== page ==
Nascar still has a long way to go on its journey towards inclusion, but its only black driver has helped usher in an extraordinary week of change
It would be the height of understatement to say the previous week was hectic for Bubba Wallace. Hunkered inside an infield motor coach at Homestead-Miami Speedway hours before a Nascar Cup series race last Sunday, the Richard Petty Motorsports driver was still struggling for battery life amid a deluge of texts and tweets. “I think everybody was kinda shocked to see LeBron reach out,” Wallace says “I’ve been talking with Alvin Kamara, running back for the Saints. He’s out here for the race today. It’s been pretty cool to have some new support.”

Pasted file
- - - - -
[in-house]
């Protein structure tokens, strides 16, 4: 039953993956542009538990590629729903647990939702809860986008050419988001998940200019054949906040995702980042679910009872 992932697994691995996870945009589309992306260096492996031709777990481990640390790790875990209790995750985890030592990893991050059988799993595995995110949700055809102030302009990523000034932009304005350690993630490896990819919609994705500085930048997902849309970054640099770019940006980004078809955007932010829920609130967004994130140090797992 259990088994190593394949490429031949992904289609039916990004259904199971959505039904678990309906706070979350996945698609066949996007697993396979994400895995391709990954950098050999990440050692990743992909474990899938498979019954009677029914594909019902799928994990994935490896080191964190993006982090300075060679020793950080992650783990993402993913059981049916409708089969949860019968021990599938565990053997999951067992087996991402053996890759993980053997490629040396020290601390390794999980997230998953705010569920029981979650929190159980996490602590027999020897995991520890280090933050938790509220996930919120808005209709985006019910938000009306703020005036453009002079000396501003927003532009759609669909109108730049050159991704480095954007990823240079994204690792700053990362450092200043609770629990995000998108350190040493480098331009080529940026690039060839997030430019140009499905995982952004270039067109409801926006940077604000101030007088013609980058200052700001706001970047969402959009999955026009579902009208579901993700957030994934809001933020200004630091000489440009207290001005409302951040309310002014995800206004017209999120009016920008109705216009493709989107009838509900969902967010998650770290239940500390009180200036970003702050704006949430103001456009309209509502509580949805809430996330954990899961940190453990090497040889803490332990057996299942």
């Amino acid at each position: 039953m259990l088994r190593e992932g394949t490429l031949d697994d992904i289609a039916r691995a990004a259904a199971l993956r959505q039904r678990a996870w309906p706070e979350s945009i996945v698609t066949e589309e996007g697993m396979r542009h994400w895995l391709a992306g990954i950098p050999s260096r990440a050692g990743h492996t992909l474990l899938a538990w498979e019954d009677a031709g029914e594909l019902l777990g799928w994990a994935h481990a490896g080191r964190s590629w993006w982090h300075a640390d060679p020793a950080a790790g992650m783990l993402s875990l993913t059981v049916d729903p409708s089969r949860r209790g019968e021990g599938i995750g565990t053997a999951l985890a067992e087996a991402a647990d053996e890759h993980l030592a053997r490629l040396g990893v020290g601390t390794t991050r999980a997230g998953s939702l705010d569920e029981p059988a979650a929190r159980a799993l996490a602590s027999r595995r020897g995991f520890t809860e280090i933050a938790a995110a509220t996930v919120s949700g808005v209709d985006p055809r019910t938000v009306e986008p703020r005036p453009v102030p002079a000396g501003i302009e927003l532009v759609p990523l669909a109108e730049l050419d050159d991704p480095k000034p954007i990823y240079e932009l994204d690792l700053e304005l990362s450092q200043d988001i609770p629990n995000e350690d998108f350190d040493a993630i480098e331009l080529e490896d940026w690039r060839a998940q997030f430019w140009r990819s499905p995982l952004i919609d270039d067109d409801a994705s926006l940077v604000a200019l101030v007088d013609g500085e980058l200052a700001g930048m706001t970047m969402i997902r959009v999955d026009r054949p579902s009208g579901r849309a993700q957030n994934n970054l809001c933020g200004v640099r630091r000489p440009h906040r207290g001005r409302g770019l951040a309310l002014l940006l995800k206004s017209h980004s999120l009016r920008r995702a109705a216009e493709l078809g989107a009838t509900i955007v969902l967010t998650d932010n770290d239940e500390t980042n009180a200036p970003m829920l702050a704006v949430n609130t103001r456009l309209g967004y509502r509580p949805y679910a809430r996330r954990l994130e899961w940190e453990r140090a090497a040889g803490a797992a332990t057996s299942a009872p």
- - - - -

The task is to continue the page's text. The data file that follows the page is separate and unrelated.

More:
Excessive attention is a given for any sports figure who accomplishes a lofty goal. But Wallace, of course, didn’t triumph in a race. No, he appeared on cable news and called on Nascar to ban displays of the Confederate flag; then, barely 48 hours later, he showed up to his next race, in a state that once was home to the seat of the Confederacy, with a Black Lives Matter-themed car. That night his demand for a ban on the flag was met. And though Wallace would finish no better than 11th in that contest, posterity will remember the Nascar statement he won as a sort of Emancipation Proclamation for the sport. That all these dominos could fall in fewer than 72 hours makes Wallace’s Gettysburg moment the fastest three days in stock-car racing history.